Textbook (Instructor Manual- not needed for students):

http://www.molecularcloning.com/

Topics: Microscopy Bacterial plasmid DNA minipreps DNA isolation DNA precipitation DNA restriction enzyme digestion Agarose gel electrophoresis Gel imaging DNA plasmid cloning Bacterial transformation PCR Protein purification Western blotting Cell culture RNA purification (possibly- need to check on equipment) BLAST sequence analysis

Intermediate Spanish | 1 credit | See Prerequisite information below

June 19 – July 21, 2017

8:00 AM – 12:00 PM

$1850.00

The objective of this course is to develop students’ proficiency of the Spanish language to the intermediate level in all four skills of second language acquisition: listening, reading, speaking, and writing. Students will continue to build vocabulary through more advanced interpretive activities as well as engage in real-life interpersonal/intrapersonal/presentational action-based tasks in every unit covered. This course will review previously learned grammar concepts and and develop a fundamental understanding of the subjunctive mood. Students will expand their knowledge of vocabulary and begin the reading of authentic literature from Hispanic writers. Furthermore, current events of the Spanish-speaking world will be examined through student’s ongoing interpretive and presentational tasks.  Prerequisite: Passing grade and/or Intermediate mid-range proficiency level as defined by ACTFL

 

For prerequisite questions contact:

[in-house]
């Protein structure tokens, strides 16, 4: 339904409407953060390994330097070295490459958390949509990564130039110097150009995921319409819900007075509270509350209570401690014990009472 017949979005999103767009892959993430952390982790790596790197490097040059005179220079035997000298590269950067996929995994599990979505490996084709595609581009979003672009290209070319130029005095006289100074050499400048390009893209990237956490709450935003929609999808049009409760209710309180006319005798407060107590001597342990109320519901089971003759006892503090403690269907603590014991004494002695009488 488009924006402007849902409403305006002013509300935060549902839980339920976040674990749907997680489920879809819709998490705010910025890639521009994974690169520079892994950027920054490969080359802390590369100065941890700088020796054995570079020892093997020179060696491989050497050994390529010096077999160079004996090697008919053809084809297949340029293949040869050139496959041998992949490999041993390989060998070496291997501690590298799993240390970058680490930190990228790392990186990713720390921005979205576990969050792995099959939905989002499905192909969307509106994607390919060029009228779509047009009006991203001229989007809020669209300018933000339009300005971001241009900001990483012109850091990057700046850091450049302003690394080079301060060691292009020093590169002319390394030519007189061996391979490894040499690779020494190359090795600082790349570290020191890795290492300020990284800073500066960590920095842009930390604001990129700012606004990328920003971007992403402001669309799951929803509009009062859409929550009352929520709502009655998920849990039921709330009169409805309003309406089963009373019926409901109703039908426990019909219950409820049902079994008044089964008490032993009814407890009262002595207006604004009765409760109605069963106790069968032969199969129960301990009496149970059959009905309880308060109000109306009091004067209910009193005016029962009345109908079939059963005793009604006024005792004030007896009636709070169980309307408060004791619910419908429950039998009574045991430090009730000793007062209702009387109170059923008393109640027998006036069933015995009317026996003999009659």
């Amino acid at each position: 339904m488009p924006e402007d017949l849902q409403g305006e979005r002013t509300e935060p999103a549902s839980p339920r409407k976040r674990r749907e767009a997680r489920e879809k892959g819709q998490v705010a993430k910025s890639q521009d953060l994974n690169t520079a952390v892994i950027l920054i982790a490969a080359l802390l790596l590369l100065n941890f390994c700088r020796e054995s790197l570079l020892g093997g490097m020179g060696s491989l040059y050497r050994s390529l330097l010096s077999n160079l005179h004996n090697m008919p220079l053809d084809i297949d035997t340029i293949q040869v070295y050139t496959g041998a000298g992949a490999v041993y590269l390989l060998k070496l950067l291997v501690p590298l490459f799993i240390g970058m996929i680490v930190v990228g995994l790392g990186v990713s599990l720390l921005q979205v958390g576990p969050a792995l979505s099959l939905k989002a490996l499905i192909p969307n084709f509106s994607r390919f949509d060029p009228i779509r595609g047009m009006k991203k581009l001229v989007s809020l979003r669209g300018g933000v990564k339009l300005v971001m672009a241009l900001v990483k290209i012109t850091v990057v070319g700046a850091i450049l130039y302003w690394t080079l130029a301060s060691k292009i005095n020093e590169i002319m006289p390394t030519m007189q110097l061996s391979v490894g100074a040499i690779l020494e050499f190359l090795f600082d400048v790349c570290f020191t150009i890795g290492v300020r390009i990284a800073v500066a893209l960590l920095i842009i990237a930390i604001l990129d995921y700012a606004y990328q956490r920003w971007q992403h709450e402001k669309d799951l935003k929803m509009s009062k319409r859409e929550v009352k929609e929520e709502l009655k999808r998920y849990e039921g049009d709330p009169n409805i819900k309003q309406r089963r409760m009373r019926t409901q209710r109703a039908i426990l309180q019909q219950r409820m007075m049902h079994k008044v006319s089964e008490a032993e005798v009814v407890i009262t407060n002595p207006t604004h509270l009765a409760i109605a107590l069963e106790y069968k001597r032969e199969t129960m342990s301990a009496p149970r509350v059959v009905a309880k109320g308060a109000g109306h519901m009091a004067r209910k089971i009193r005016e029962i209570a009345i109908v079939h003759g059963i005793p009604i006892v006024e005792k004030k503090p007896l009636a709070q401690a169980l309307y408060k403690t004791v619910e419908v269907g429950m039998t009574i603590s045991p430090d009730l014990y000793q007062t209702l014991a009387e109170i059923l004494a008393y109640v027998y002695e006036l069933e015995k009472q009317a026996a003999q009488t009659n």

Dr. Mónica Ruiz-Meléndez
Chair, World Languages Department

monica.ruiz-melendez@westtown.edu

610-399-7887 (office)

610-399-7771 (voicemail)

United States History Survey | 1 credit | Grades rising 10-12

Online Course

June 19 – July 28

$1850.00

This full credit US History class will cover the content of the standard US History survey course. The class will be structured as an on-line course. We will meet in an on-line virtual classroom on a weekly basis at a time that will work best with everyone’s schedules.
Any outstanding course material must be submitted by Monday, August 3th. The expectation is that students will be able to work independently and commit between 14-20 hours a week to their US History course work. In between our virtual meetings students will be expected to participate in our online discussion forum, complete online assessments and engage actively with their classmates and instructor in our virtual classroom. Students will lead class discussions, participate in debates, write two essays, and participate in one collaborative project and one individual project. The final project will count for 25% of the grade and will serve as the final exam.
Prerequisite: